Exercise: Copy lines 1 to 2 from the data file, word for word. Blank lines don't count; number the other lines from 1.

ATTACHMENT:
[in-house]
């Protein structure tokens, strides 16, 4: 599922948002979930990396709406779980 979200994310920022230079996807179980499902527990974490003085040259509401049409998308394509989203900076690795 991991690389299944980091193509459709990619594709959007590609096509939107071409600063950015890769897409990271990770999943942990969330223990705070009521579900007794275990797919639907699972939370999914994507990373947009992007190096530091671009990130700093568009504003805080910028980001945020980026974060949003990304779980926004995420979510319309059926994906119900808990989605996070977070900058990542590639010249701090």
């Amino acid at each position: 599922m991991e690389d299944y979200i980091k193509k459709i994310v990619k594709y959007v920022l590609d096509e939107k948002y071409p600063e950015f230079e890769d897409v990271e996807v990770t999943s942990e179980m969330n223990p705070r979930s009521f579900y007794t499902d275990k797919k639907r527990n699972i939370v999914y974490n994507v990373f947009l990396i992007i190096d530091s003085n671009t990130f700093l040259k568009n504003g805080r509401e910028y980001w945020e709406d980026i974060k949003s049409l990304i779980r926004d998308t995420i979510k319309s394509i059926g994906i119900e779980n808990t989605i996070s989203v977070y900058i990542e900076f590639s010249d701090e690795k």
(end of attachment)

[in-house]
């Protein structure tokens, strides 16, 4: 599922948002979930990396709406779980 979200994310920022230079996807179980499902527990974490003085040259509401049409998308394509989203900076690795 991991690389299944980091193509459709990619594709959007590609096509939107071409600063950015890769897409990271990770999943942990969330223990705070009521579900007794275990797919639907699972939370999914994507990373947009992007190096530091671009990130700093568009504003805080910028980001945020980026974060949003990304779980926004995420979510319309059926994906119900808990989605996070977070900058990542590639010249701090």